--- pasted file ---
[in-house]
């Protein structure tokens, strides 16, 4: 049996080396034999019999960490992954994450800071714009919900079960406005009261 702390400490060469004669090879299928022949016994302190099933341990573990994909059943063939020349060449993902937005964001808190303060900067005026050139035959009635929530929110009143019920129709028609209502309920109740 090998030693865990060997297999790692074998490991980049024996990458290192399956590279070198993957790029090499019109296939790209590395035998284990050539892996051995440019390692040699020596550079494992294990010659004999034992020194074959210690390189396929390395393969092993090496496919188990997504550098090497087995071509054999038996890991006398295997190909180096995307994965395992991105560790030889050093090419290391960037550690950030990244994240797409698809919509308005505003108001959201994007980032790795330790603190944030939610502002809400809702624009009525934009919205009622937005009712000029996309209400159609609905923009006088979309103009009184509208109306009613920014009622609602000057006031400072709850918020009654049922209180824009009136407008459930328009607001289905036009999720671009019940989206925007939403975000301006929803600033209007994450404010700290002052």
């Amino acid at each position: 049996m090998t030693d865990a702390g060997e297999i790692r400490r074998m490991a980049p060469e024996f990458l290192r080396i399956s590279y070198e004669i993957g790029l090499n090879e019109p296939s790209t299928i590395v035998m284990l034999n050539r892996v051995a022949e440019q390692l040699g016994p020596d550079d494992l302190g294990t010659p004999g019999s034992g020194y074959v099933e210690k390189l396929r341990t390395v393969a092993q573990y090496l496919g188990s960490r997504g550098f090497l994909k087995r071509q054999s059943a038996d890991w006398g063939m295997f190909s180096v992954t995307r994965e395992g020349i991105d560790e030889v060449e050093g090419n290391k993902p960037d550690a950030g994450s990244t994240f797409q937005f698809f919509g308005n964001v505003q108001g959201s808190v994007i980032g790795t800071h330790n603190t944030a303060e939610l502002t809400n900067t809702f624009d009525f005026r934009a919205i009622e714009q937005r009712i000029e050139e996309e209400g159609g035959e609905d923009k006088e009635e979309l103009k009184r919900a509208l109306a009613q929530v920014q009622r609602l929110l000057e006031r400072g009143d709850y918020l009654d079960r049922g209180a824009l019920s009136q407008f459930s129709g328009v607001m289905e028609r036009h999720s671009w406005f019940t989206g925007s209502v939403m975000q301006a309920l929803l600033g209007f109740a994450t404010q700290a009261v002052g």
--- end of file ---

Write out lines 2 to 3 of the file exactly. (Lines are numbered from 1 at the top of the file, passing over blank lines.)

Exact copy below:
């Protein structure tokens, strides 16, 4: 049996080396034999019999960490992954994450800071714009919900079960406005009261 702390400490060469004669090879299928022949016994302190099933341990573990994909059943063939020349060449993902937005964001808190303060900067005026050139035959009635929530929110009143019920129709028609209502309920109740 090998030693865990060997297999790692074998490991980049024996990458290192399956590279070198993957790029090499019109296939790209590395035998284990050539892996051995440019390692040699020596550079494992294990010659004999034992020194074959210690390189396929390395393969092993090496496919188990997504550098090497087995071509054999038996890991006398295997190909180096995307994965395992991105560790030889050093090419290391960037550690950030990244994240797409698809919509308005505003108001959201994007980032790795330790603190944030939610502002809400809702624009009525934009919205009622937005009712000029996309209400159609609905923009006088979309103009009184509208109306009613920014009622609602000057006031400072709850918020009654049922209180824009009136407008459930328009607001289905036009999720671009019940989206925007939403975000301006929803600033209007994450404010700290002052």
């Amino acid at each position: 049996m090998t030693d865990a702390g060997e297999i790692r400490r074998m490991a980049p060469e024996f990458l290192r080396i399956s590279y070198e004669i993957g790029l090499n090879e019109p296939s790209t299928i590395v035998m284990l034999n050539r892996v051995a022949e440019q390692l040699g016994p020596d550079d494992l302190g294990t010659p004999g019999s034992g020194y074959v099933e210690k390189l396929r341990t390395v393969a092993q573990y090496l496919g188990s960490r997504g550098f090497l994909k087995r071509q054999s059943a038996d890991w006398g063939m295997f190909s180096v992954t995307r994965e395992g020349i991105d560790e030889v060449e050093g090419n290391k993902p960037d550690a950030g994450s990244t994240f797409q937005f698809f919509g308005n964001v505003q108001g959201s808190v994007i980032g790795t800071h330790n603190t944030a303060e939610l502002t809400n900067t809702f624009d009525f005026r934009a919205i009622e714009q937005r009712i000029e050139e996309e209400g159609g035959e609905d923009k006088e009635e979309l103009k009184r919900a509208l109306a009613q929530v920014q009622r609602l929110l000057e006031r400072g009143d709850y918020l009654d079960r049922g209180a824009l019920s009136q407008f459930s129709g328009v607001m289905e028609r036009h999720s671009w406005f019940t989206g925007s209502v939403m975000q301006a309920l929803l600033g209007f109740a994450t404010q700290a009261v002052g």